Put Your Preheaders to Work

Micah HattonWhen Knotice started using email preheaders way back when, our main concern was to convey and/or summarize the information contained in an email, so that if a customer didn’t have images enabled, they could have an idea what the message was about.
Skip to the present day, where we realize how important mobile opens have become, and the preheader takes on a whole new function. Looking at subject line performance, looking at the opens by device metrics from our on-demand platform Concentri, iPhone is almost always the #2 device (behind the PC), with anywhere from 10-15% of total opens.

How does this relate to preheaders? According to Email Design Review, depending on user settings, the preview text in the iOS mail window, customers can view up to the first 90 characters of email content, whereas subject lines are truncated at around 40 characters. This means that while a strong subject line is still effective, a more call-to-action oriented preheader is a key player in transitioning from preview pane to opens and clicks.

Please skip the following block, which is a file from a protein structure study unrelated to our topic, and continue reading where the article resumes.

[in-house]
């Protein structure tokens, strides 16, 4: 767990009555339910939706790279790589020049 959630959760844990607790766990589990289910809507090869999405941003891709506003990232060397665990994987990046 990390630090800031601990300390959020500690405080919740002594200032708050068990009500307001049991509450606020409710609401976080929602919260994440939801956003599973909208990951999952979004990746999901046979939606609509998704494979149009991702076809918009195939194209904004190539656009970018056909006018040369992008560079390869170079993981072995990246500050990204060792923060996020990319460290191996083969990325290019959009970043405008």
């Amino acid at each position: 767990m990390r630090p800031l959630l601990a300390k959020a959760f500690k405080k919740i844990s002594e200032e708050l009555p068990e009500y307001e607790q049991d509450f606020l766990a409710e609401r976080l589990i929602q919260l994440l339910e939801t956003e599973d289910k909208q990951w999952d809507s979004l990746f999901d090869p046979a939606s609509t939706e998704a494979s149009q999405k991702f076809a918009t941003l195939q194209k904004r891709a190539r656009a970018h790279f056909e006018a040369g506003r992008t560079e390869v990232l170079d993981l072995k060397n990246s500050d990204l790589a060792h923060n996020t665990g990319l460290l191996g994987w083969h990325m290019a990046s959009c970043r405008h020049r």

This information can be wonderfully helpful to consider when designing and writing messages, but this approach to preheaders can also help your desktop opens too. Sure, we all know about the Outlook preview pane, but webmail clients like Gmail also give readers a chance to preview what’s in their messages before they open.

Looking at a wide sampling of emails, however, it’s all too common to see “housekeeping” items displayed in the first 90 characters, such as “View on the Web” links and social media callouts. While some may argue that this is a perfectly acceptable way of doing things, a more actionable preheader gives readers far more incentive to open your email.

Think about your emails as a conversation – your subject line is the introduction, and the preheader segues into the main plot, which is the body of the message. Why get off topic with something like, “Trouble viewing this message?” Keep things moving toward customer action by using your preheaders to effectively bridge the gap between the subject line and the content of the email.

As a marketer, it’s important to figure out how to effectively manage the text that customers see when they view both their inboxes and their iPhones, and shed some light on the different requirements to consider when creating subject lines and preheaders.

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